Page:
As news unfolded last weekend of a man entering a Pittsburgh Jewish synagogue, and killing 11 worshippers, it was a sober reminder that anti-semitism is still a spiritual and moral disease to be reckoned with. My wife and I recently returned from a trip to Rome, Italy, and there we sadly learned that the story of anti-Jewish sentiment has much of its roots in the misuse of the Bible, throughout Christian history….
Our hotel in Rome was but a few blocks from the city’s famous Jewish Ghetto district, now a pricey part of town, lined with fantastic Jewish restaurants, to the culinary delight of tourists (such as this American! …. Try the artichoke! It is unbelievable!). But such upscale status was not always the case in Rome’s history.
Compared to much of the rest of Europe, Jews in Italy have had relatively better treatment throughout history. Unlike stories of exile from England (1290) and Spain (1492), Jews in Italy have never experienced periods of mass exile. Rome’s Jewish community over the years had always lived fairly close together, keeping their Jewish identity intact over the centuries. Christians from a Jewish background, such as the apostle Peter and Paul, were most probably part of this ancient community, back in the first century.
Though abused by pagan emperors, such as Cladius, as mentioned in the Book of Acts, Rome’s Jews lived mostly in peace, until the period of the Counter-Reformation, four centuries ago, right in the heart of the center of Western Christendom. In 1555, the plight of Rome’s Jews drastically changed, when the Jews were forced to live together, in one of the most undesirable parts of the city, next to the Tiber River. Established by a papal bull by Pope Paul IV, the Jews were huddled together in this walled-in ghetto, their homes susceptible to flooding from the nearby Tiber. Jews had their property rights taken away from them, and they were forced to listen to compulsory Christian sermons on the Jewish sabbath.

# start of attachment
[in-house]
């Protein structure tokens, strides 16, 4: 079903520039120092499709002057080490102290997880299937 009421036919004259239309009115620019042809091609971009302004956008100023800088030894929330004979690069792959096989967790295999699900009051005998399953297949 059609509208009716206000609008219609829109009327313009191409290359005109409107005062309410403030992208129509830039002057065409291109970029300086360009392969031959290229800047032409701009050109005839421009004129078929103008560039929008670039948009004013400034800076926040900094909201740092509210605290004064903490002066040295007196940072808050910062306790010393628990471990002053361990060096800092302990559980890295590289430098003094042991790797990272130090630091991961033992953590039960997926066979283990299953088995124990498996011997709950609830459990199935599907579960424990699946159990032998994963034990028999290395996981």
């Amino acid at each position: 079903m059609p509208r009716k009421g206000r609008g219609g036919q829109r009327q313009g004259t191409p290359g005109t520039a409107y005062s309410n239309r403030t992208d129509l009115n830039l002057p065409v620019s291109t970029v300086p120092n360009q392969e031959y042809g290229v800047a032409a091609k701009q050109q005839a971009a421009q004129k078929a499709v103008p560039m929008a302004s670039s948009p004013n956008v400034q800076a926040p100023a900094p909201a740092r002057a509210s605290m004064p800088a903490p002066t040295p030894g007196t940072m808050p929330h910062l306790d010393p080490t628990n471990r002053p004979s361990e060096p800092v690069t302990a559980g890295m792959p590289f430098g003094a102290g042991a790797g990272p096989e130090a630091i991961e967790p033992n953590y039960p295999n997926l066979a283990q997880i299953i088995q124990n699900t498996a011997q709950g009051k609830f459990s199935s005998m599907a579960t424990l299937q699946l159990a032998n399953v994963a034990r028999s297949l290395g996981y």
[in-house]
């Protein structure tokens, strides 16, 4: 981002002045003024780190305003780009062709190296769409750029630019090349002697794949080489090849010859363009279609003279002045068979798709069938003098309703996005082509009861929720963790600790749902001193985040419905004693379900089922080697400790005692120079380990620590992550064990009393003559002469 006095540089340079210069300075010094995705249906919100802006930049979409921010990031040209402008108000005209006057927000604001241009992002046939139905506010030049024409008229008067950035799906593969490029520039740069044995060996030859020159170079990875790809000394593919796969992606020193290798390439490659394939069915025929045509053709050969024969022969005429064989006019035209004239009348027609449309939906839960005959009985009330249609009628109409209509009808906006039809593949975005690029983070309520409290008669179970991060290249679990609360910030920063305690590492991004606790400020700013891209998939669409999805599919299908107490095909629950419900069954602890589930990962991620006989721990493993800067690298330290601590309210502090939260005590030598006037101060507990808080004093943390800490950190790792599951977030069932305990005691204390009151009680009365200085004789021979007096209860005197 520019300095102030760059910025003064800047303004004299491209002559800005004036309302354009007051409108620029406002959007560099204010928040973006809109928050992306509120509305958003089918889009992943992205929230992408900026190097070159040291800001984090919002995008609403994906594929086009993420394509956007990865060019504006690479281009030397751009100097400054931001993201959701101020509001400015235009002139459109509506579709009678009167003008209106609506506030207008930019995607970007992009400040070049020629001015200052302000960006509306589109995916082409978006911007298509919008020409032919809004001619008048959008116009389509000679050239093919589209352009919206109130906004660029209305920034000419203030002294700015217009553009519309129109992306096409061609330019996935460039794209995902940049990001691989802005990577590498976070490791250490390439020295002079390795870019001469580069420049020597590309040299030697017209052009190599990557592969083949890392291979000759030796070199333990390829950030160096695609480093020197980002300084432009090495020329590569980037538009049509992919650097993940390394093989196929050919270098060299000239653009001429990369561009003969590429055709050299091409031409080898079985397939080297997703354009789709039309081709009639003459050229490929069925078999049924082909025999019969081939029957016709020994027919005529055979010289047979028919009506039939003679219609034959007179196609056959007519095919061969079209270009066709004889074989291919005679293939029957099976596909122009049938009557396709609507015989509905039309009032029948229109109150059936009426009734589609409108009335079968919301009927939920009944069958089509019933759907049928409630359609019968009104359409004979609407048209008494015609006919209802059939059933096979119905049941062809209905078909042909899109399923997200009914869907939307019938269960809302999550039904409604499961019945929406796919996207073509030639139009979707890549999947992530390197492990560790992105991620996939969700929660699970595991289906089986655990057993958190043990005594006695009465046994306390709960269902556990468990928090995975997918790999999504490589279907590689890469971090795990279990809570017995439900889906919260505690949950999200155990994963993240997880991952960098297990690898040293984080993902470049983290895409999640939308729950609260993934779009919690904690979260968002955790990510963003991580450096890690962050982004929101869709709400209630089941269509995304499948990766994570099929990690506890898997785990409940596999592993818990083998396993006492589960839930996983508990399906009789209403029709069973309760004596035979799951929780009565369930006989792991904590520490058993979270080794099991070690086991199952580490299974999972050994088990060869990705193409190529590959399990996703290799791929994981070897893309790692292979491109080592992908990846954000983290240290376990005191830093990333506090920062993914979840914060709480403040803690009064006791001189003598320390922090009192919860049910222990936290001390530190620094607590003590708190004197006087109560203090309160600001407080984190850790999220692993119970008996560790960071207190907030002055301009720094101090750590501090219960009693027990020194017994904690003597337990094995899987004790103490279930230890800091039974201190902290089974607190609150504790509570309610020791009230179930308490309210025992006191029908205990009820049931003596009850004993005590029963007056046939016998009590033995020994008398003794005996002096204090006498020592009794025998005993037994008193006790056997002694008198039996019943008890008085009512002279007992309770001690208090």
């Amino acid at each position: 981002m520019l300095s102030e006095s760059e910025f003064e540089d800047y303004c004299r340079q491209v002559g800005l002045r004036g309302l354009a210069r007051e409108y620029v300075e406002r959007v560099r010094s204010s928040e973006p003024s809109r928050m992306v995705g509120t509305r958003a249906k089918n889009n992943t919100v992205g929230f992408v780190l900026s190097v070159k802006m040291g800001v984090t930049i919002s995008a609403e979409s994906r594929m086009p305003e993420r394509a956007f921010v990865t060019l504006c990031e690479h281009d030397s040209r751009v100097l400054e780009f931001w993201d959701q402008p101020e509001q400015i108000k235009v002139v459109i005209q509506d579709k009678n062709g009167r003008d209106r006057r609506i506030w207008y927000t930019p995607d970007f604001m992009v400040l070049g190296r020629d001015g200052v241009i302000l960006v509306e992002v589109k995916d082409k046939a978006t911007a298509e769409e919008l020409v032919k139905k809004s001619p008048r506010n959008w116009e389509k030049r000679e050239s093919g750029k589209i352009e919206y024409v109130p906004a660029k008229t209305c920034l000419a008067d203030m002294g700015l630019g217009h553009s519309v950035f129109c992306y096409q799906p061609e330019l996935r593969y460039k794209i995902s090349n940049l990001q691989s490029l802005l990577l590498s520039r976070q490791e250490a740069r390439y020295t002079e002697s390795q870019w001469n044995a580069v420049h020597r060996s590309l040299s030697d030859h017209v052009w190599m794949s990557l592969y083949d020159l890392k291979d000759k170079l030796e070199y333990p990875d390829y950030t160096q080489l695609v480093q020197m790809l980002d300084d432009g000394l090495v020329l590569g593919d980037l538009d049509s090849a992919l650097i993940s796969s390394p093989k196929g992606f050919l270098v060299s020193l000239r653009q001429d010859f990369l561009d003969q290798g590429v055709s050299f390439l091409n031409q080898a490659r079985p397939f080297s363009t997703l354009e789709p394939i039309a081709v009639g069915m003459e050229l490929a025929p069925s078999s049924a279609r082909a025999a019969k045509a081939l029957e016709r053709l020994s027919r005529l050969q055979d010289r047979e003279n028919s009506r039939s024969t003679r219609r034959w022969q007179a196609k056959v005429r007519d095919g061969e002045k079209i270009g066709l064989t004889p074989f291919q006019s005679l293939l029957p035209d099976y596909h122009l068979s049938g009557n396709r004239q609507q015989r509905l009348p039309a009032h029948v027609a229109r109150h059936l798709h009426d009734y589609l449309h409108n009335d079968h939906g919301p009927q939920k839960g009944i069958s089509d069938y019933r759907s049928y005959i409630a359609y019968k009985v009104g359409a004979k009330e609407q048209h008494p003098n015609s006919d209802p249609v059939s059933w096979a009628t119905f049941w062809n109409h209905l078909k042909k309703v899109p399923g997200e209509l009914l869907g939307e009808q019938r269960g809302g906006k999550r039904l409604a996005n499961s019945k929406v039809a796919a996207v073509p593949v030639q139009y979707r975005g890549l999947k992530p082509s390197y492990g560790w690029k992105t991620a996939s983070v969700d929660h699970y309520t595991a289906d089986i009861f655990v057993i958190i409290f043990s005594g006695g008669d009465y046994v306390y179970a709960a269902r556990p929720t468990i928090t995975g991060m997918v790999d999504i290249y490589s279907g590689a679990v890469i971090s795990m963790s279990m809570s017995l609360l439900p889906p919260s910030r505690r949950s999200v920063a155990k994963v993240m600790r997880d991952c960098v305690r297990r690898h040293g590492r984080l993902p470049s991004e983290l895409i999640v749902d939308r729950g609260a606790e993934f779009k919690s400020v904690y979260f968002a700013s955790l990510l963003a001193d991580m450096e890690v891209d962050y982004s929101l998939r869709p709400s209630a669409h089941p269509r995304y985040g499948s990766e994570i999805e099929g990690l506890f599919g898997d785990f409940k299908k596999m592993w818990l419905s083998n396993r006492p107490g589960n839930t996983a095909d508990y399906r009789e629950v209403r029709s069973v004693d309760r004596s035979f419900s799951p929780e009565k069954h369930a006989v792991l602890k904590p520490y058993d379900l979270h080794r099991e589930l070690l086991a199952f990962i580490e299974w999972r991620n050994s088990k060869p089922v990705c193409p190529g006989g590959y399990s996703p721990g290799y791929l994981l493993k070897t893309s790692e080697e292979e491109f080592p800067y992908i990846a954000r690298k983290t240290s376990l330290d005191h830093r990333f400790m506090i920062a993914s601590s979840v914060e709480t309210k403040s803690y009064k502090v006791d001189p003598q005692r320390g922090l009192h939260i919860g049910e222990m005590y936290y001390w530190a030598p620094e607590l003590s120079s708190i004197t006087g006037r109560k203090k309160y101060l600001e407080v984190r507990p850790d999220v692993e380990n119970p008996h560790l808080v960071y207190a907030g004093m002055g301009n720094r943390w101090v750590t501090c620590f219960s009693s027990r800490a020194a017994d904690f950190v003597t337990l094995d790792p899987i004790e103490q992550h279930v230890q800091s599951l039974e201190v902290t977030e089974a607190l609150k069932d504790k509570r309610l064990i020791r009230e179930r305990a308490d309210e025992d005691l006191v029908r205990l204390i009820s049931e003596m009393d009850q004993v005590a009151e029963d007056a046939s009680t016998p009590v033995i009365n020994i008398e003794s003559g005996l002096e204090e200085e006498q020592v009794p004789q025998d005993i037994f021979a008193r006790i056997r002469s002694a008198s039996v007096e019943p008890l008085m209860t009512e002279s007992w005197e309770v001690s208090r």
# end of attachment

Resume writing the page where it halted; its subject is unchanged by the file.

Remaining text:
Some of the successive Catholic popes relaxed various restrictions on Rome’s Jewish community, but the social upheavals of early 19th century Europe led to newer, and even tighter restrictions. One such sign of this can be seen today, at the small Church of San Gregorio a Ponte Quattro Capi, at the edge of the ghetto district.
Above the church door is an inscription from Isaiah 65:2-3, in both Hebrew and Latin:
- I spread out my hands all the day
to a rebellious people,
who walk in a way that is not good,
following their own devices;
a people who provoke me
to my face continually,
sacrificing in gardens
and making offerings on bricks. (ESV)
Placed there in 1858, this is a good example of “right verse, wrong application.” The original context for this passage had to deal with God’s rebuke against Old Testament Jews, in Isaiah’s day, who had given themselves over to worship pagan deities. While it can be applied in our day, as God’s rebuke against all people (not just “the Jews”); that is, anyone who rebels against God, to suggest that this text is specifically targeting Rome’s Jews, with God’s displeasure, is a misuse of the text.
No wonder so many Jewish people today harbor feelings of mistrust around some Christians!
How would it make you feel to live in the Jewish ghetto? Compulsory housing code situated you and your family to live in a flood prone area, without any property rights of your own? Why on earth would anyone even want to listen to a sermon, using these Bible verses as a pretext, for legitimizing such coercion?
Many evangelical Christians, of a more conservative bent today, tend to “pooh-pooh” so-called “seeker-sensitive” churches in our day and age. But it might have helped the cause of reaching Rome’s Jewish community, in the 19th century, to have a healthy dose of seeker-sensitivity. Here is the facade of the church, with the crucified Jesus looking down upon the inscription of Isaiah, which surely had Rome’s Jewish population in mind. This is not the most gentle way to win the hearts of people, to say the least: